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Fall 2020

Ecotourism: Traveling for Good

Ecotourism. Planet-friendly travel? That’s what the name implies, but unless you’re an avid traveler, you may have only heard this term in passing. More likely, you’ve heard a popular nickname—ethical vacation, sustainable tourism, or mindful travel. All of these terms encompass the same general idea: travel in a way that’s helpful, not harmful. Whether you’re traveling to a golden beach in Southern Italy or to a dazzling Arctic snowscape, ecotourism entails that you act considerately toward the local environment and culture.

Damage Control

Planning an ecofriendly trip might at first seem daunting, but don’t feel overwhelmed! Remember the two main categories to keep in mind: nature and culture. While planning, select destinations where your visit will respect local wildlife. Check the policies of any companies that you use (hotels, restaurants, travel guides) to be sure that they do not harm wildlife or local culture. Many tour companies profit from treating animals unethically, taking tourists on tours that are damaging to local wildlife, or funneling tourists to a select few local businesses while neglecting the vast majority.


Try to find companies that are actively involved with local communities. Many tour companies partner with local environmentally- or economically-based nonprofits. Working with organizations like these can be an easy way to ensure that simply by visiting, you’re contributing to a place that you love.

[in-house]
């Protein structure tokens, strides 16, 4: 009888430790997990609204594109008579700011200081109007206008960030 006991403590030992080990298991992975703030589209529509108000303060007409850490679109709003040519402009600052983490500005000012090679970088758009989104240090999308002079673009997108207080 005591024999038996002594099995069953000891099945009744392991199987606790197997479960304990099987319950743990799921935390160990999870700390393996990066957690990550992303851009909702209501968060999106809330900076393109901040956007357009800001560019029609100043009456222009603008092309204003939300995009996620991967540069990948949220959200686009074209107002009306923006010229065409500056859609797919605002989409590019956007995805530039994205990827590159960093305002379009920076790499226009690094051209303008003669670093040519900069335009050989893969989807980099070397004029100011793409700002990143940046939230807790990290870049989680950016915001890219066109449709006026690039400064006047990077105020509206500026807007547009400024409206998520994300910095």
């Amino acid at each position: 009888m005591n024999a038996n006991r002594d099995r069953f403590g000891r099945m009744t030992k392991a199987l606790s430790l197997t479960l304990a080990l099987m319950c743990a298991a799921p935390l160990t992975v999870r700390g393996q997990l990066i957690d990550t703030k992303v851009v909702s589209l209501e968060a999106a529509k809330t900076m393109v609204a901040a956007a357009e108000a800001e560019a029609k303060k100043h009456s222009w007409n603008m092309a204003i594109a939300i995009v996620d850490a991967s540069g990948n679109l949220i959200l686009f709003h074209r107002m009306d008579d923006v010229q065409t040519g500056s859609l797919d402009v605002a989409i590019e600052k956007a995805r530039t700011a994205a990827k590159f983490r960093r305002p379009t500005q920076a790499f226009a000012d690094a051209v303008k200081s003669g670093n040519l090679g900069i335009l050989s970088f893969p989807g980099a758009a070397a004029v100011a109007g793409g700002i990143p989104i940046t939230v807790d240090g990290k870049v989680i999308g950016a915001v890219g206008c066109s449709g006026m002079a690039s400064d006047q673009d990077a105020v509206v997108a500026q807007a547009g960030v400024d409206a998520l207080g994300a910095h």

Research local culture and customs ahead of time so you don’t offend your hosts. Plan ahead to visit locally owned restaurants and businesses. If you’re going to a less affluent country, rather than planning to give to all those you see, consider researching established communities in the area and donate there instead. “Harmless” monetary donations can often have negative impacts on local communities if not given through proper channels.


Don’t be afraid to ask questions. Many institutions have learned specific keywords to advertise, like ecofriendly, sustainable, or fair-trade. If these companies truly practice what they preach, then they won’t be offended when you ask them what steps they’re taking to actually be ecofriendly (or sustainable, etc.). Asking impact-based questions will allow you to filter out companies that have misleading advertising.Though these considerations may feel daunting, enjoy the process of planning your trip. The extra time that you spend researching planet-friendly institutions will allow you to enjoy your time knowing that your presence is a blessing, not a burden.

—Elsa Shelton